The approvals Monday afternoon come after a House committee passed a measure last week to establish a pilot program using industrial hemp to get rid of toxins in soil.
Sen. Will Espero, a Democrat who authored the Senate bill, says industrial hemp research could help Hawaii grow its economy.
Espero says hemp has the potential to spur a variety of industries ranging from agriculture to fashion.
"You can even build a house out of hemp today," Espero said. "I saw something on YouTube recently."
Law enforcement officials oppose the bill, saying the law would make it harder for them to regulate marijuana.
The Maui Police Department submitted testimony saying that it doesn't have enough resources to deal with monitoring private hemp research facilities.
Espero says the state used to permit industrial hemp research but allowed the law to sunset in part because of the stigma associated with cannabis.
The Hawaii Legislature is also considering a bill to legalize marijuana. The House Committee on the Judiciary held a hearing Friday addressing marijuana legalization and will make a decision about the bill Thursday.
Espero says industrial hemp research is a separate issue.
He says he is optimistic about the industrial hemp research proposal passing the Legislature.
Hemp industry poised to grow in Colorado with new legal status
By Steve Raabe, The Denver Post
Passage of Amendment 64 has given life to a group of zealous enthusiasts who can barely contain their passion for the leafy green substance.
No, not pot. The fanatics get their kicks from buzz-free hemp.
A genetic cousin to marijuana, hemp is a look-alike plant with one key difference. It contains almost no THC, the psychoactive ingredient in marijuana that makes users high.
But what hemp lacks in THC, it makes up for by being a remarkable workhorse of industrial utility. From auto bodies to textile fibers to nutrition bars — even as a cleaner of toxic contamination — hemp struts its stuff.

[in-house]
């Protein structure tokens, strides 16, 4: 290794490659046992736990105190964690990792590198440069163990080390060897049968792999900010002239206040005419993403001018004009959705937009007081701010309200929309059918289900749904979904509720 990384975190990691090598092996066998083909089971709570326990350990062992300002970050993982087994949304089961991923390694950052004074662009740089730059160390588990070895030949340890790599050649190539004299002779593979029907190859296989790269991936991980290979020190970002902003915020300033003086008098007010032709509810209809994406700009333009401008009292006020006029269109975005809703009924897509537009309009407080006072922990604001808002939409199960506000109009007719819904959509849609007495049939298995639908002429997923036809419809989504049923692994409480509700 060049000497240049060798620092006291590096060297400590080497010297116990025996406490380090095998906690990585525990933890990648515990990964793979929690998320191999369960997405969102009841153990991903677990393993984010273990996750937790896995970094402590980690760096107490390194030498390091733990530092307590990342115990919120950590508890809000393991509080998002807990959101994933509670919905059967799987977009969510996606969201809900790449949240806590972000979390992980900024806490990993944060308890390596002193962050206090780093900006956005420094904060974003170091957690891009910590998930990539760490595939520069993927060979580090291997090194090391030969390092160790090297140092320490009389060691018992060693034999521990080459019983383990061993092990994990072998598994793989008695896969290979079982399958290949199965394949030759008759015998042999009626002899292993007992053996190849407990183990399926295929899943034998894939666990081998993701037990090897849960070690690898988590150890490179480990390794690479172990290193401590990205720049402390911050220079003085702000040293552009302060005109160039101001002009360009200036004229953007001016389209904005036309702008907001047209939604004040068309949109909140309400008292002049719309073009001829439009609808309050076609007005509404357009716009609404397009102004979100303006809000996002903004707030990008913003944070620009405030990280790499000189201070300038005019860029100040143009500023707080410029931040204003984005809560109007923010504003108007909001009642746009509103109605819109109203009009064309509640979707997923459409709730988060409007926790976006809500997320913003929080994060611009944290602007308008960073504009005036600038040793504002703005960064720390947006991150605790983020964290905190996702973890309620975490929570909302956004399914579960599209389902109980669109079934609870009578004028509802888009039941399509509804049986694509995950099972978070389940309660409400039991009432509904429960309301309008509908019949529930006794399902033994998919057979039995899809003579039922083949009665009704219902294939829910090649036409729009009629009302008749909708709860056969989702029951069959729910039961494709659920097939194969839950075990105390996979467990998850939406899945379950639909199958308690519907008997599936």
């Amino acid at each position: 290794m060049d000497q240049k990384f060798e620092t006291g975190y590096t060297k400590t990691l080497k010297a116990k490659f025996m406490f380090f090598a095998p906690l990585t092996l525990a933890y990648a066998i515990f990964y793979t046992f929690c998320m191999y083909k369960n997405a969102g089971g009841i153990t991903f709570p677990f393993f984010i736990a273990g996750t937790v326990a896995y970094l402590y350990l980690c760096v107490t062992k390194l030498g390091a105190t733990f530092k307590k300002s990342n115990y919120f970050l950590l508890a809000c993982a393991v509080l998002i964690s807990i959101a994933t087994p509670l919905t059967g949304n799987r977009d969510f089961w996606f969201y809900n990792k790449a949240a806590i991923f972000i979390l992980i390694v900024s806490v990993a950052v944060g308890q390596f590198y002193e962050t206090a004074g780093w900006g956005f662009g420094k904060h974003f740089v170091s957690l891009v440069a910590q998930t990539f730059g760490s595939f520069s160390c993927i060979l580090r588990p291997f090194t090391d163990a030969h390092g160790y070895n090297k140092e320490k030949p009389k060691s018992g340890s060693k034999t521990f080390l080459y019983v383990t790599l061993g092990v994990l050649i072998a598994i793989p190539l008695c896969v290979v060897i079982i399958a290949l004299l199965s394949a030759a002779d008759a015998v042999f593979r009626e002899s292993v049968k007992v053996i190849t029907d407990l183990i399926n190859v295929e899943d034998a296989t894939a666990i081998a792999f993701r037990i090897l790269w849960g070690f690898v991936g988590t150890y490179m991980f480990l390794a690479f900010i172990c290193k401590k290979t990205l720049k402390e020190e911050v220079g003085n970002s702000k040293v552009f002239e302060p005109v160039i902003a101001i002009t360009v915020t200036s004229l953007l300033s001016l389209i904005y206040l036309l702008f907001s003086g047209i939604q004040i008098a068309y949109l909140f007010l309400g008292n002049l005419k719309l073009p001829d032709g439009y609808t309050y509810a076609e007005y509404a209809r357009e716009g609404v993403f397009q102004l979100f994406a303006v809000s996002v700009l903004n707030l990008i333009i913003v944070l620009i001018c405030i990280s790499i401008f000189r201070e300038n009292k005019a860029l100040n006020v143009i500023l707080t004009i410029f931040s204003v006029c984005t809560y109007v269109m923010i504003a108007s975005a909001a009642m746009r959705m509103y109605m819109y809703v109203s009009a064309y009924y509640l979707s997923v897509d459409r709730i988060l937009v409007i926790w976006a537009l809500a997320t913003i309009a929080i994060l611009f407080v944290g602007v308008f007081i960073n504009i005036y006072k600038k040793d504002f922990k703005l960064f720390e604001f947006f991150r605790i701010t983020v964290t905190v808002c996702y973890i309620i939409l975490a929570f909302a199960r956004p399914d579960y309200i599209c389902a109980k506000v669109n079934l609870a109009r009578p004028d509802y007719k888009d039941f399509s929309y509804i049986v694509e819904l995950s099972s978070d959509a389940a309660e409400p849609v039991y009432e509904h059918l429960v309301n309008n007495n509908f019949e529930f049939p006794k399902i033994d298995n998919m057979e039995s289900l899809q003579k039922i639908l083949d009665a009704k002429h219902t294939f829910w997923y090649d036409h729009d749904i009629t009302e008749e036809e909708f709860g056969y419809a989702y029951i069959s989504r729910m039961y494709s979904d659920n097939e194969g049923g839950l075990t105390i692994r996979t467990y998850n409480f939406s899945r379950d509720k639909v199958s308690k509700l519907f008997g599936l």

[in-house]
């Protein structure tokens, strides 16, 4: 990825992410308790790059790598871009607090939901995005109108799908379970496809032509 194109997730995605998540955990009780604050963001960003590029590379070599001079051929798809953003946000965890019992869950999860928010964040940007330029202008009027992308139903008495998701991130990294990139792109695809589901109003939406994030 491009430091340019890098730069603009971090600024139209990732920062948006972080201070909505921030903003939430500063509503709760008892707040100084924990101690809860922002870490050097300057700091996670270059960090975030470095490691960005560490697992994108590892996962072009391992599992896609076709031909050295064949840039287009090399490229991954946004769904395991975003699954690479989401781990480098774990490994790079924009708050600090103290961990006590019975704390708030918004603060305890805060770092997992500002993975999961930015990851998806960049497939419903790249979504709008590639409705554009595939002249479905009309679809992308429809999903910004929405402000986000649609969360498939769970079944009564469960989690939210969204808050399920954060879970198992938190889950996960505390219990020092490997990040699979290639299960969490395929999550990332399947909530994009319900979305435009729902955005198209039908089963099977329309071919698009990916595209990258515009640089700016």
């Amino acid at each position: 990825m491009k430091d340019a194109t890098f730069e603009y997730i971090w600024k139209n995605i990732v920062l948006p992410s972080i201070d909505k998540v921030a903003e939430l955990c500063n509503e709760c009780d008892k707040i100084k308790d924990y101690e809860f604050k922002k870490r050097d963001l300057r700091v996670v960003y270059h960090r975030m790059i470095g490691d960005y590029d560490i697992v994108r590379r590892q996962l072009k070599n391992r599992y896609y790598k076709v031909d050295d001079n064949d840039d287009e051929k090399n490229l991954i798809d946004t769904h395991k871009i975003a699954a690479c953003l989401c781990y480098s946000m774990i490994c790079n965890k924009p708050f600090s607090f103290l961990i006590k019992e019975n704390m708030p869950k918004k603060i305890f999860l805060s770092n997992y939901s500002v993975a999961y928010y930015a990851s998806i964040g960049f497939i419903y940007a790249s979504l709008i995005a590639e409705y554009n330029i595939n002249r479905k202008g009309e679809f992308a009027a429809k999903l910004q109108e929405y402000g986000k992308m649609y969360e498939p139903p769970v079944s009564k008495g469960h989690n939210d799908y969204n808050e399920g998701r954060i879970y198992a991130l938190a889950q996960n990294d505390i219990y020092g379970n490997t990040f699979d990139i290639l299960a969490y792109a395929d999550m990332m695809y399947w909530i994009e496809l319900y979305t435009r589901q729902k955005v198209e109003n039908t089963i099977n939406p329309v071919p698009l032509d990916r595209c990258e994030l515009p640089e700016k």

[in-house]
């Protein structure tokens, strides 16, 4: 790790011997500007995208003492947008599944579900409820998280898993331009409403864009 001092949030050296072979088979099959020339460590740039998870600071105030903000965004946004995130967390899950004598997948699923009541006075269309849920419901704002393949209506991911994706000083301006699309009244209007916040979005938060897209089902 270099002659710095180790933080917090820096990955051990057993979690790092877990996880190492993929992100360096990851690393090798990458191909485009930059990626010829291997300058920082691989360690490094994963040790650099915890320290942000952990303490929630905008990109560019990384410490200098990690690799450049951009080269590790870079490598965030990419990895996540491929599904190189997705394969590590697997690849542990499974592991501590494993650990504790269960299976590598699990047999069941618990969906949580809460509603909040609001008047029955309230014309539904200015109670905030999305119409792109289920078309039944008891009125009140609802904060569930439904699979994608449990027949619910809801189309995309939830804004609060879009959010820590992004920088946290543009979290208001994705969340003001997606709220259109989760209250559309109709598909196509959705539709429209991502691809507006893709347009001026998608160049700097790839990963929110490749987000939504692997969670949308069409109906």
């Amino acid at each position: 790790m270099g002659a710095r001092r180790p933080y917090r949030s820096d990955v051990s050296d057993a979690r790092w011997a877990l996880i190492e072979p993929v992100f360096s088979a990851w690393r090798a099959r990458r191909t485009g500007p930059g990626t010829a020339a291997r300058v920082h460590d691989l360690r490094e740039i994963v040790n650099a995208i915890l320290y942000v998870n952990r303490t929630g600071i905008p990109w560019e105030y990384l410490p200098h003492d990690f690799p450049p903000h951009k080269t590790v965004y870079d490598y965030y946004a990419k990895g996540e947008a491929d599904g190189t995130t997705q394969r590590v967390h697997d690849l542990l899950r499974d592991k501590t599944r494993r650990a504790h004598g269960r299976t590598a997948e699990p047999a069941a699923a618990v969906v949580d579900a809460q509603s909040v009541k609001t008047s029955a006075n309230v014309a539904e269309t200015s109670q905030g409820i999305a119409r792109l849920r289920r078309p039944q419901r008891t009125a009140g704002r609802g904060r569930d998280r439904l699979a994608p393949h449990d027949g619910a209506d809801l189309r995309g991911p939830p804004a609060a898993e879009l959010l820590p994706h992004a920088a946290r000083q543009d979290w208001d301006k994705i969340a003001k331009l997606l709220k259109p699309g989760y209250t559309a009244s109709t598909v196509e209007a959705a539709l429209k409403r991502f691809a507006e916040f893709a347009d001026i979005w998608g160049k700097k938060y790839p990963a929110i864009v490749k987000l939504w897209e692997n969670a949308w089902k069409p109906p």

Boosters say hemp is poised to become a big industry in Colorado because Amendment 64 allows its legal cultivation pending legislative authorization.
Lynda Parker's eyes light up, the all-natural way, when she talks about it.
"My friends tell me I'm too evangelical," says the retired Dex saleswoman. "But there's hardly a problem in the world that can't be solved with hemp."
She ticks off an abbreviated list, just a tantalizing hint, of the practical applications.
"Hemp is food, animal feed, fiber, fuel, shelter," she says. "It cleans the air, the water, the soil. Hemp could be enormous for Colorado because we're the first state to legalize it."
By Beth Musgrave, Herald-leader.com
FRANKFORT — The Kentucky Chamber of Commerce joined a growing chorus of high-profile supporters on Friday who want to let Kentucky farmers grow industrial hemp, but the effort continues to face an uphill battle.
Bills have been filed in the House and Senate that would license farmers to grow the plant — a close cousin to marijuana — if the federal government lifts its ban on the crop. Such proposals have failed to gain traction with lawmakers in previous years, but sponsors of the two bills said they believe the measure has a better chance this year.
The board of the Kentucky Chamber of Commerce voted Friday to support the proposal and Republican Agriculture Commissioner James Comer has spent much of the past year aggressively lobbying state and federal leaders to lift the ban on hemp as a way to stimulate rural Kentucky economies.